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NASA ‘emails’ wrench to space station

Curiosity NASA

Washington: NASA has for the first time ‘emailed’ hardware to space after the US space agency sent a new wrench as an emailed digital file for the International Space Station’s onboard 3D printer.

The printer, a collaboration between NASA and company Made In Space, was shipped up to the ISS in September.

A request from ISS astronaut Barry Wilmore for a ratcheting socket wrench led the Made In Space team to design the tool after which it sent the digital printing file to NASA which uploaded it to the station.

Once the digital file arrived on the ISS, Wilmore fired up the printer, which churned out 20 separate parts which Wilmore assembled into the exact wrench he’d requested, ‘Tech Times’ reported.

“The socket wrench we just manufactured is the first object we designed on the ground and sent digitally to space, on the fly,” Made In Space founder Mike Chen said.

“This is the first time we’ve ever ‘emailed’ hardware to space,” Chen said.

“Because it’s a lot faster to send digital data (which can travel at the speed of light) to space than it is to send physical objects (which involves waiting months to years for a rocket), it makes more sense to 3D-print things in space, when we can, instead of launching them,” Chen said.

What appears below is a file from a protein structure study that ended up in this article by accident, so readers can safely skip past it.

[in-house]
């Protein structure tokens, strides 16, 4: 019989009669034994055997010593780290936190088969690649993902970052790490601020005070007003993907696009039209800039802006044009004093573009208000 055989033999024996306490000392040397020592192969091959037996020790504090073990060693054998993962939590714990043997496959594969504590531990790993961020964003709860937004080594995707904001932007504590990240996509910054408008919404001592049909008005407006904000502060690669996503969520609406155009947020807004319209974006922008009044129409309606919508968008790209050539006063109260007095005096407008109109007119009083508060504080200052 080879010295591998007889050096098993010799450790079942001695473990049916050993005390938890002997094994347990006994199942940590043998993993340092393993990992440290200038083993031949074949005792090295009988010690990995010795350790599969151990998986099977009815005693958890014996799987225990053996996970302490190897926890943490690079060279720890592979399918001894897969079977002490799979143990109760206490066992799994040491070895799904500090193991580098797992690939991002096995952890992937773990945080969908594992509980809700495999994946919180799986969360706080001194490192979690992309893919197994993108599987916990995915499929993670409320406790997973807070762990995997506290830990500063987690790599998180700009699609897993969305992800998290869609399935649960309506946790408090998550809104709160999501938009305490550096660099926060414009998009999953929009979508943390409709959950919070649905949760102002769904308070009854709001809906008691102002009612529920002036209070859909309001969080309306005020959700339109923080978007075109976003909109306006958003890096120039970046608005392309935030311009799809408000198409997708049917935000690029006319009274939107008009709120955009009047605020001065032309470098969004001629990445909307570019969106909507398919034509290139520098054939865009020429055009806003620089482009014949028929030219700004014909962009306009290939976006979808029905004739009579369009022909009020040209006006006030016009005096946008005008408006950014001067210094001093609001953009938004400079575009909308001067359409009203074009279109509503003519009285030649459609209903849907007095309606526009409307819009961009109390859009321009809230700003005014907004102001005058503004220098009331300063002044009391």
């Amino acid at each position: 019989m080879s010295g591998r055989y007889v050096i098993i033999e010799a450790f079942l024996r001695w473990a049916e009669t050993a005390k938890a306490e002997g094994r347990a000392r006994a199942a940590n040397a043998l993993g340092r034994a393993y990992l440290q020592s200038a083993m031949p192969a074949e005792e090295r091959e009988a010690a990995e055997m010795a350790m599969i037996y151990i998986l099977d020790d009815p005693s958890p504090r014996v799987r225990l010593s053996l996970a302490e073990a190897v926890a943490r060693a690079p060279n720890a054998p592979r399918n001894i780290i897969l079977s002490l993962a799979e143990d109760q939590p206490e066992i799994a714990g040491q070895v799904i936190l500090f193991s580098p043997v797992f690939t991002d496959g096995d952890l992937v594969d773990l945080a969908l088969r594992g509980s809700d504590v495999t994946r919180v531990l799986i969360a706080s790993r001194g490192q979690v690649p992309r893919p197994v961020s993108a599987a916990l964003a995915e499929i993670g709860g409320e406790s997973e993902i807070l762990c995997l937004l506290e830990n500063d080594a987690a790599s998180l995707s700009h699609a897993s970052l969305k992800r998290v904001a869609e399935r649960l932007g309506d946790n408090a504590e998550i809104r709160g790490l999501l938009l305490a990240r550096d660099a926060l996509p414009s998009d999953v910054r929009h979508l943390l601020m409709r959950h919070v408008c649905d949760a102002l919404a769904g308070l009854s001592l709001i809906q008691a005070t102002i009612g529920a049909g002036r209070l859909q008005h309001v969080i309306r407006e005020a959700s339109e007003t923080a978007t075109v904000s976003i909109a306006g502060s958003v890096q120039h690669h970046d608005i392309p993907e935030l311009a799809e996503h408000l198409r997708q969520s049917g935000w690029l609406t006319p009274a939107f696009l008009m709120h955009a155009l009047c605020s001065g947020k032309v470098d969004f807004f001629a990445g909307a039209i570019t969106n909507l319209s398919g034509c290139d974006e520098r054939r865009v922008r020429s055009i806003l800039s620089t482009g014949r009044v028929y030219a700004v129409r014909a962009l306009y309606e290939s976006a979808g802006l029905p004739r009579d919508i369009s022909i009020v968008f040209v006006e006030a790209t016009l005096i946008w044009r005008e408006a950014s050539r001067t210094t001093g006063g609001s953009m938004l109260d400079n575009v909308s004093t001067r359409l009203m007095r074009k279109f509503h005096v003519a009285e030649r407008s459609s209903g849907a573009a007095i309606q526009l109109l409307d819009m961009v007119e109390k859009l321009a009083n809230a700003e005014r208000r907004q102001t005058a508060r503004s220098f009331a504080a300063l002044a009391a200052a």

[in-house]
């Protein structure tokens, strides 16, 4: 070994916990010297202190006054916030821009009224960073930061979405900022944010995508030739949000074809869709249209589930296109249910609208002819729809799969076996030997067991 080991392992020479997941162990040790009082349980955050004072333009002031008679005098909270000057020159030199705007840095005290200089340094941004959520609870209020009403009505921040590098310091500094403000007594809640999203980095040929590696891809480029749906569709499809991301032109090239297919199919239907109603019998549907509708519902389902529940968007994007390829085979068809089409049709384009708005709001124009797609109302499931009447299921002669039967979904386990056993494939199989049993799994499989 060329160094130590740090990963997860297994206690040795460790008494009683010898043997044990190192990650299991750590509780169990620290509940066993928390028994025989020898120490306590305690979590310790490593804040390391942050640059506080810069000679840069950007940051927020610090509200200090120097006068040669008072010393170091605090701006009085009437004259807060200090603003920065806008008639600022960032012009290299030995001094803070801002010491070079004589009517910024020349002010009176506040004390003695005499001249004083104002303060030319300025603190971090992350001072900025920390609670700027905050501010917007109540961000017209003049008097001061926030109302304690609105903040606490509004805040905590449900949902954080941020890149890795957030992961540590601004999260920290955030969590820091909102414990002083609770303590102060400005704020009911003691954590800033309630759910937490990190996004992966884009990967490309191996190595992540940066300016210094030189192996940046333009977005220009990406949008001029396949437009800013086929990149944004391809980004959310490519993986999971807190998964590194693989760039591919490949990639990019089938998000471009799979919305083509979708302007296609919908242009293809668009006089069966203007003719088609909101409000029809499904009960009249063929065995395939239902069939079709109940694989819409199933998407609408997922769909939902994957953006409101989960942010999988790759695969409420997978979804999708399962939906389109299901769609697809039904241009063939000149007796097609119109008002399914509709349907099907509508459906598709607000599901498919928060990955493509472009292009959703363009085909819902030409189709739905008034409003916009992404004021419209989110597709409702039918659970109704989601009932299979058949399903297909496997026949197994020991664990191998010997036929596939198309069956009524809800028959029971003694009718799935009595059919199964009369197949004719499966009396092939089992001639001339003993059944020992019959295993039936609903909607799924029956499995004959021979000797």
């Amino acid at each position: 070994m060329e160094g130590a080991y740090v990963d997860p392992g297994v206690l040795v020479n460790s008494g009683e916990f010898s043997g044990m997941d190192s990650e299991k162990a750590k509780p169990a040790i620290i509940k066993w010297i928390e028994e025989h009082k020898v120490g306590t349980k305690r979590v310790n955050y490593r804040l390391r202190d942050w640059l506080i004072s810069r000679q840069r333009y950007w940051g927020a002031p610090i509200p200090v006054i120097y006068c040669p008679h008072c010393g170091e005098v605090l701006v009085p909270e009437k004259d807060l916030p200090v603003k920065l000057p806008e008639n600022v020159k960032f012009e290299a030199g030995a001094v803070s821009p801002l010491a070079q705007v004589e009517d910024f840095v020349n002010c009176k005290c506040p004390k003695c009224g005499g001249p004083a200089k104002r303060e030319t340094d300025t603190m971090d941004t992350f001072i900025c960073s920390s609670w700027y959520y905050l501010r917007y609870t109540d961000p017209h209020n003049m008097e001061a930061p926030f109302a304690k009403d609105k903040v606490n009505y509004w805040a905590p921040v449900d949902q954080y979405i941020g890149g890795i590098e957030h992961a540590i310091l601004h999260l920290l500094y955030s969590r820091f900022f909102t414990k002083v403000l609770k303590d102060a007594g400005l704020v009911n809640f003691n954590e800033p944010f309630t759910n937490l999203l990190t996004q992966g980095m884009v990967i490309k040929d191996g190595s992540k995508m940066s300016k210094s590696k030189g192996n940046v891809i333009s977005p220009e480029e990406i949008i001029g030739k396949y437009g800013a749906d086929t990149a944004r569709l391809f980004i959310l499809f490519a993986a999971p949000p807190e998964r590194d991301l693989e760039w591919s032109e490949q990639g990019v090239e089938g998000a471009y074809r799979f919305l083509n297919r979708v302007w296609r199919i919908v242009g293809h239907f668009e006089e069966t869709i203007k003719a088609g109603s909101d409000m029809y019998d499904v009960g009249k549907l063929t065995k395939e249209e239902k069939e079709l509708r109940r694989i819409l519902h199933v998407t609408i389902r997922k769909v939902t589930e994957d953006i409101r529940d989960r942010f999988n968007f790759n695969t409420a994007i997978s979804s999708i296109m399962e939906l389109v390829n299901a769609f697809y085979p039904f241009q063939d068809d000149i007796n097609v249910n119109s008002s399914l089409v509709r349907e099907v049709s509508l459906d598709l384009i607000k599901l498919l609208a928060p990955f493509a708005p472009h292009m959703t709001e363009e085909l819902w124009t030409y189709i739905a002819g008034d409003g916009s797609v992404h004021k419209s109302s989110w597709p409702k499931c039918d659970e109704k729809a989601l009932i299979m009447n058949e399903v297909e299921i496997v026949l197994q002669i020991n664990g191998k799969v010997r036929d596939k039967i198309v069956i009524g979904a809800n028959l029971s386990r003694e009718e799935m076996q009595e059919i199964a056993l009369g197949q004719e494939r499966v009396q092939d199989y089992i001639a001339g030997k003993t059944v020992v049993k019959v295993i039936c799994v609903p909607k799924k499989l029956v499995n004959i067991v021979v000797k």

Previously, if astronauts needed an item they would have to wait for it to be flown up on one of the regular supply flights.

The on-demand printing of a custom-designed tool is precisely the type of work the printer was intended for, its designers said.

In November, the printer had manufactured the first 3-D printed object in space – a replacement part for itself.

NASA says the first objects built in space will be returned to Earth in 2015 for detailed analysis and comparison to identical ground samples to verify that the 3-D printing process works the same in microgravity as it does on Earth.

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